Crime scene investigation is a growing field. Because of the popularity gained by forensic science, or forensics, due to exposure from television and other media, it may seem appealing to become a crime scene tech, also known as a crime scene investigator. It takes several specific personality traits, as well as some education, to be able to perform the functions that are required of the job.
The requirements for becoming a crime scene technician vary depending upon geographic location and individual job. Generally, a crime scene tech must possess a degree in the field of criminal justice, which is offered as both a two- and four-year degree at many colleges and universities worldwide. It is helpful for those wishing to become a crime scene tech to become a sworn officer of the law to be able to perform in a higher capacity in the investigation of crimes, but there are also many civilian crime scene investigators as well. Crime scene technicians who are also sworn police officers, however, often have more job opportunities, better pay rates and better benefits.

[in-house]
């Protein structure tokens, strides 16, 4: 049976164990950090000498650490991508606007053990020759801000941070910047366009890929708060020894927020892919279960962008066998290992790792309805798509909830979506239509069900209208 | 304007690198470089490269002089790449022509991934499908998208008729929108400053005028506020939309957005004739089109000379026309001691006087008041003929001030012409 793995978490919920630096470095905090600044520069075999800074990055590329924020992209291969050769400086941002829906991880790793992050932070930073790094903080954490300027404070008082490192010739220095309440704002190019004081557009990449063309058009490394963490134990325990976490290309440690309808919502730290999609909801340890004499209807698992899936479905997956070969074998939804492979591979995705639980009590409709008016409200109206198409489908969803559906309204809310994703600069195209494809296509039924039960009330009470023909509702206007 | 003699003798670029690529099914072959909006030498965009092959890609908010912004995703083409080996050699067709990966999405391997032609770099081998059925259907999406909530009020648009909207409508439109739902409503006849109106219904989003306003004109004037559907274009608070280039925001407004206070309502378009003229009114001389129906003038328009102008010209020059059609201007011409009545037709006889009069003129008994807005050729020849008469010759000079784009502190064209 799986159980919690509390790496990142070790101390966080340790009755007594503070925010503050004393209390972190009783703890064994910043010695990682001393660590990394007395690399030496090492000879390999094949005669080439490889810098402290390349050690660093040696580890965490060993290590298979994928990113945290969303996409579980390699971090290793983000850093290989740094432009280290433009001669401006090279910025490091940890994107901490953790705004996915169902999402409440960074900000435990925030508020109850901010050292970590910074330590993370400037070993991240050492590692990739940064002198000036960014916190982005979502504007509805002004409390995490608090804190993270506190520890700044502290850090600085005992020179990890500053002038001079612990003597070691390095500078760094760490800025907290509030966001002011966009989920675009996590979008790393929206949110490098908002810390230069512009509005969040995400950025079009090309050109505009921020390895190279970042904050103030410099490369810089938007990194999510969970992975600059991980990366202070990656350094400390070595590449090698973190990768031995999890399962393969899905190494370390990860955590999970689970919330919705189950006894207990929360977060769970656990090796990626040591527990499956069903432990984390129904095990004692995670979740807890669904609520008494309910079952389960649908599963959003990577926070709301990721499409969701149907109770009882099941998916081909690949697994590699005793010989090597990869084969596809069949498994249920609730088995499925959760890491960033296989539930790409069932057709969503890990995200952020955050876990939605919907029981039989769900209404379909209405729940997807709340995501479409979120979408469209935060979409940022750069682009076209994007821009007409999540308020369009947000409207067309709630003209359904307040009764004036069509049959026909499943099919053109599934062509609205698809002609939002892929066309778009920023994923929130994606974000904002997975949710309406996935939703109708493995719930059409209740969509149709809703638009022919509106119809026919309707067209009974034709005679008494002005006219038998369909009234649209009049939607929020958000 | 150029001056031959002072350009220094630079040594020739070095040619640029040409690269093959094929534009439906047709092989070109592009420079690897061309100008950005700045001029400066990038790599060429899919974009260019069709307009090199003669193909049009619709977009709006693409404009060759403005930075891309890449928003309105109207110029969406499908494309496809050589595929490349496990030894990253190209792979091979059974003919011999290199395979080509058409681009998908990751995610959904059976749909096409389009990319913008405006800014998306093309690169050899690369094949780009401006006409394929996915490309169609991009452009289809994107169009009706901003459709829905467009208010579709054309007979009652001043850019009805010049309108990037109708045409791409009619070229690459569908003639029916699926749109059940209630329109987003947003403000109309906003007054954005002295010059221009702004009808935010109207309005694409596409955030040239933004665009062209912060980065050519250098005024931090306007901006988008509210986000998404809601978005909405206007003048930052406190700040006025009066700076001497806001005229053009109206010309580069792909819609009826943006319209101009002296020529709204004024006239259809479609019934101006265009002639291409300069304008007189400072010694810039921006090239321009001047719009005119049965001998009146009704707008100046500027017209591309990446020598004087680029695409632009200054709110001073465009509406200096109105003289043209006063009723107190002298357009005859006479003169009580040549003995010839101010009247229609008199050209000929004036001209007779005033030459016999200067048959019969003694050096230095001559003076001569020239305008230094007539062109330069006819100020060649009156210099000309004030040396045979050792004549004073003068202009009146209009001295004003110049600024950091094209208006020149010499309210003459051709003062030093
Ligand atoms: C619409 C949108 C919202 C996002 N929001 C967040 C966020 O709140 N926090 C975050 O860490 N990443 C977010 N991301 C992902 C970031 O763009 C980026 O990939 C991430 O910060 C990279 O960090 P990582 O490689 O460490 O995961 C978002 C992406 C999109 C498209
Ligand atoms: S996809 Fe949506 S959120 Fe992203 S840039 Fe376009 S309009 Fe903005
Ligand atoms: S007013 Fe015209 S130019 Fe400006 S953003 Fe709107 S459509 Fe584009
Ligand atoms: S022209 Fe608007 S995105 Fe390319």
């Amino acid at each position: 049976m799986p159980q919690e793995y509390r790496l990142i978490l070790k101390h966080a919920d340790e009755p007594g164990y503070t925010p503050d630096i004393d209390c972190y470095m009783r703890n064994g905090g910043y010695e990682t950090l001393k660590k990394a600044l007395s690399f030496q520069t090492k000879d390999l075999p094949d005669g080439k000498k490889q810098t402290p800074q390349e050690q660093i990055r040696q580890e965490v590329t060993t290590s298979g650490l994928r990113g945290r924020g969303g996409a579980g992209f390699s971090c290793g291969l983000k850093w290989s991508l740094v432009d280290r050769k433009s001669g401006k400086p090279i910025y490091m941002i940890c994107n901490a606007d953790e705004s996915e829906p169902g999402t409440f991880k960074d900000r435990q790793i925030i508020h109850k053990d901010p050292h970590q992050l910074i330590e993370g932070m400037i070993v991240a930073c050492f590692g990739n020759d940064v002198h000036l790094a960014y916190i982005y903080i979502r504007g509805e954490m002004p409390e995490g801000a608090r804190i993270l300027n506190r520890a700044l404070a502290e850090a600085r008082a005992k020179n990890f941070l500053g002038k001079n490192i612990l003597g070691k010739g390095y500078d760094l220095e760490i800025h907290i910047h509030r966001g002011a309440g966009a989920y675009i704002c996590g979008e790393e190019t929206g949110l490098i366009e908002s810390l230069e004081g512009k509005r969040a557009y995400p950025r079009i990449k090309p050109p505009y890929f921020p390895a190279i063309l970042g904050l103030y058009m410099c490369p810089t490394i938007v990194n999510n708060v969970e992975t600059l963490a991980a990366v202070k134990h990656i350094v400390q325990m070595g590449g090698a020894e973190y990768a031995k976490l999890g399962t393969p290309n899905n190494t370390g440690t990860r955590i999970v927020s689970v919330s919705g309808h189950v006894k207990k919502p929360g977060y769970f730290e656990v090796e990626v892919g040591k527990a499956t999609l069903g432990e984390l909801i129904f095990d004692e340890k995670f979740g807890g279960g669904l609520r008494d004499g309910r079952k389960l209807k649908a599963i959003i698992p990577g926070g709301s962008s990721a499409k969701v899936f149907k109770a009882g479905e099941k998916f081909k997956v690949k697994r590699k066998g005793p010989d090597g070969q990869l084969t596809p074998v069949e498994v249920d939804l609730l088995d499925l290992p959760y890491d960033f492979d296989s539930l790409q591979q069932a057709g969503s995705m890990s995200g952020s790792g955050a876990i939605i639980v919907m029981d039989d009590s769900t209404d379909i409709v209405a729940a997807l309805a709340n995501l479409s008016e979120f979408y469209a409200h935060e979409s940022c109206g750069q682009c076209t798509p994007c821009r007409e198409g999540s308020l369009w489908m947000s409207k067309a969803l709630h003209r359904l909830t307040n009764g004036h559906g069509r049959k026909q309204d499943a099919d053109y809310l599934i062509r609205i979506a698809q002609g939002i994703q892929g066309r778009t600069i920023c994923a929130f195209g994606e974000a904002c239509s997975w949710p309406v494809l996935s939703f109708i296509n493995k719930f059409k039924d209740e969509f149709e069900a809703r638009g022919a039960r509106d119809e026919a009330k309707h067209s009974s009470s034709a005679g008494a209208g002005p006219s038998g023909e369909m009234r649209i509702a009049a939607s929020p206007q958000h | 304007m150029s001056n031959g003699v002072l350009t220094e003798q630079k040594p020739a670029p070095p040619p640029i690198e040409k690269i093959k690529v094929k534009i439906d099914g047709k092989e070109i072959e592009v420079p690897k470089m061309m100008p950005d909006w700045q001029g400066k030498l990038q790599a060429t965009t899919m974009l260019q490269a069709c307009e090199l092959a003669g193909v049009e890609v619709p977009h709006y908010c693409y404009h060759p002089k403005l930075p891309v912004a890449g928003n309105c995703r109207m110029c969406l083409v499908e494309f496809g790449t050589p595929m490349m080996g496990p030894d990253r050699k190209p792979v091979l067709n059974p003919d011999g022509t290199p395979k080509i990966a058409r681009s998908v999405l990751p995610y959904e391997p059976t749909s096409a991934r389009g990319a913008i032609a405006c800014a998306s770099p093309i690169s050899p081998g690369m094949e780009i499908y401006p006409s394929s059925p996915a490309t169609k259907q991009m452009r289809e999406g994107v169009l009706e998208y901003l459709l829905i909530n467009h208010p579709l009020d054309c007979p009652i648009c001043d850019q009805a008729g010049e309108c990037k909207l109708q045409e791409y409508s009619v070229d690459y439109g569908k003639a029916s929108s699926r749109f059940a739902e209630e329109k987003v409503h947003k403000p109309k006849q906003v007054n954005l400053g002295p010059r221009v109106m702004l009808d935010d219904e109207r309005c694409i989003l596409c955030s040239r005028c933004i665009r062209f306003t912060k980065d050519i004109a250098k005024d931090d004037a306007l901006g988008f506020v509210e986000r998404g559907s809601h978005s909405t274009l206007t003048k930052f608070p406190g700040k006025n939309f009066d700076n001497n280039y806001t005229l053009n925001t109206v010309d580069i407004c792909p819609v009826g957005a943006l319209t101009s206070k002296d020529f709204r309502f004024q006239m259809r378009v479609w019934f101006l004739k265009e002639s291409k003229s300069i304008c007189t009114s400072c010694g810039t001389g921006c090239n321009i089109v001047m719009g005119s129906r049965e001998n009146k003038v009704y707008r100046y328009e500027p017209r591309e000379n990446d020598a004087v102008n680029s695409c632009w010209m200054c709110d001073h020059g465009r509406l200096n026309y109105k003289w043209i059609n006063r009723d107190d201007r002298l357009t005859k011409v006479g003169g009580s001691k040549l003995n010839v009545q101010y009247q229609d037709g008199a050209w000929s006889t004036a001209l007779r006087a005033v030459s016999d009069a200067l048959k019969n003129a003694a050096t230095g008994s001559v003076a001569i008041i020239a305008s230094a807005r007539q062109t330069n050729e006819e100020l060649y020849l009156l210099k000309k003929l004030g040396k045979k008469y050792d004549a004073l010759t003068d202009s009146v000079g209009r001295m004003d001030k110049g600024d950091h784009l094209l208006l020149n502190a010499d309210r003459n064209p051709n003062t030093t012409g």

To become a crime scene tech, it is imperative for the individual to have a strong eye for details, meticulous note-taking and observation skills and, in some instances, a strong stomach. Crime scene techs are often one of the first groups called to the scene of a crime to begin collecting evidence that will later be analyzed in a lab and may be used to prosecute criminals in court. Strict guidelines are set in place to collect and handle evidence, so that there is no question later when it was collected, exactly who has handled it and where and how it was obtained. While not every crime scene a technician visits is a gruesome murder, the procedures are the same and the cases are treated with the same level of responsibility.
The field of crime scene investigation is full of options. Those who find it unappealing to become a crime scene tech may explore these other options, including becoming a forensic lab tech, who analyzes the evidence collected by a crime scene tech; a medical examiner who may deal with bodies found during the course of an investigation; or a criminologist. Criminology, a branch of sociology, analyzes criminals and how they think. All of these jobs are considered to be within the field of criminal justice, and each is important to the criminal justice system.